Sonnabend Gallery, New York
Acquired directly from the above by the present owner in 2001
"Art History turned out to be important in Portraits. My objective this time was to do wax portraits, and I became as fascinated in the history behind the figures as I was about the history of portrait painting and the history of the wax museum. The more I studied, the more interested I became." (In: The Solomon R. Guggenheim Foundation, Sugimoto: Portraits, New York 2000, p. 27)
Hiroshi Sugimoto’s entire photographic output evinces a profound and enduring interest in the notion of time, however it is in the Portraits series, of which Catherine Howard is an intriguing example, that Sugimoto grapples more directly with History itself, exploring photography’s inextricable relationship to the past and delighting in the intricate web of meaning that derives not just from the historicity of his subjects, but from the multiple layers of historical representation – oil painting, wax effigies, silver gelatine on paper – that his photographs enshrine.
Championing the verisimilitude of artificiality, the present series manifests the same fascination with veristic simulation, which is at the very core of portraiture, be it in oils, wax or on photographic paper. In each image in the series, Sugimoto photographs a wax effigy chosen from among the many historical displays of the infamous Madame Tussaud’s wax museum in London, an institution that has specialised in making elaborate and meticulous three-dimensional facsimiles of pivotal historical (and fictional) figures since the eighteenth century, preserving for perpetuity their physical likeness in wax.
There is a jarring incongruity between the modernity of the medium and the subject matter traditionally associated with Old Master Paintings. This is of course deliberate. Sugimoto’s works are re-presentations in a different medium of existing representations of these historical figureheads. Ironically, the elegant black and white images appear more life-like than the wax effigies themselves, as the artist uses his dexterity behind the lens to even out any hint of artifice, playing on the widespread but fallacious perception that photography is a truthful medium.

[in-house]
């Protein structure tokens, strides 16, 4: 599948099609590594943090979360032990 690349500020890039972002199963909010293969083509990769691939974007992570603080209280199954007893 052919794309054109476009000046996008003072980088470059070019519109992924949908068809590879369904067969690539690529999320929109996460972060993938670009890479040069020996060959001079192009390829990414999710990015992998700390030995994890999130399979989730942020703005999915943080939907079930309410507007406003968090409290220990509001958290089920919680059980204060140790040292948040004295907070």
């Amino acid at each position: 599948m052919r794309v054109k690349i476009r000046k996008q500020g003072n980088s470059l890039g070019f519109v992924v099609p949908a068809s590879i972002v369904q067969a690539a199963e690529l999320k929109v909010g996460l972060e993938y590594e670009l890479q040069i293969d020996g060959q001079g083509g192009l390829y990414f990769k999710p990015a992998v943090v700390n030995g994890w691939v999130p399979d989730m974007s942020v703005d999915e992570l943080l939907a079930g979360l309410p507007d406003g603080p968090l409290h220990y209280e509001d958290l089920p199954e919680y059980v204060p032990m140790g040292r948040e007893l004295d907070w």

There is a further conceptual paradox that derives from the fact that the wax effigy is itself based on an oil painting. There is, therefore, a further remove, a further layer of mediation and further frame of reference between Sugimoto and his subject: his is a photographic image of a three-dimensional simulacrum, which in turn derives from a two-dimensional representation in oils of a living human being. While all three media - fused together in this process - strive at accurate representation, the dramatic tension arises in the present work from the antagonistic continuities and discontinuities between the centuries-old tradition of portraiture and the relatively modern photographic medium, which, ironically, is widely perceived to have caused the demise of traditional portraiture in oils.
In the sixteenth century, the skill of an artist was judged on his ability to feign in paint the subtle differentiations in texture between flesh, fur, fabrics of varying densities and the smooth reflective surfaces of glass and jewels. Sugimoto strives to capture the same degree of refined detail in his photographs:
"For this project, my technical exercise was to get as much details as possible. Like traditional Dutch portrait painting – every jewel and gem holds a reflection… I studied many portraits, particularly by early Flemish painters of the fifteenth century. I studied how the sitters were positioned, how the shadows were treated, how a portrait was painted. In my photographs I applied the same painterly technique of using light to heighten the detail of costumes of each figure." (Ibid., p. 33)
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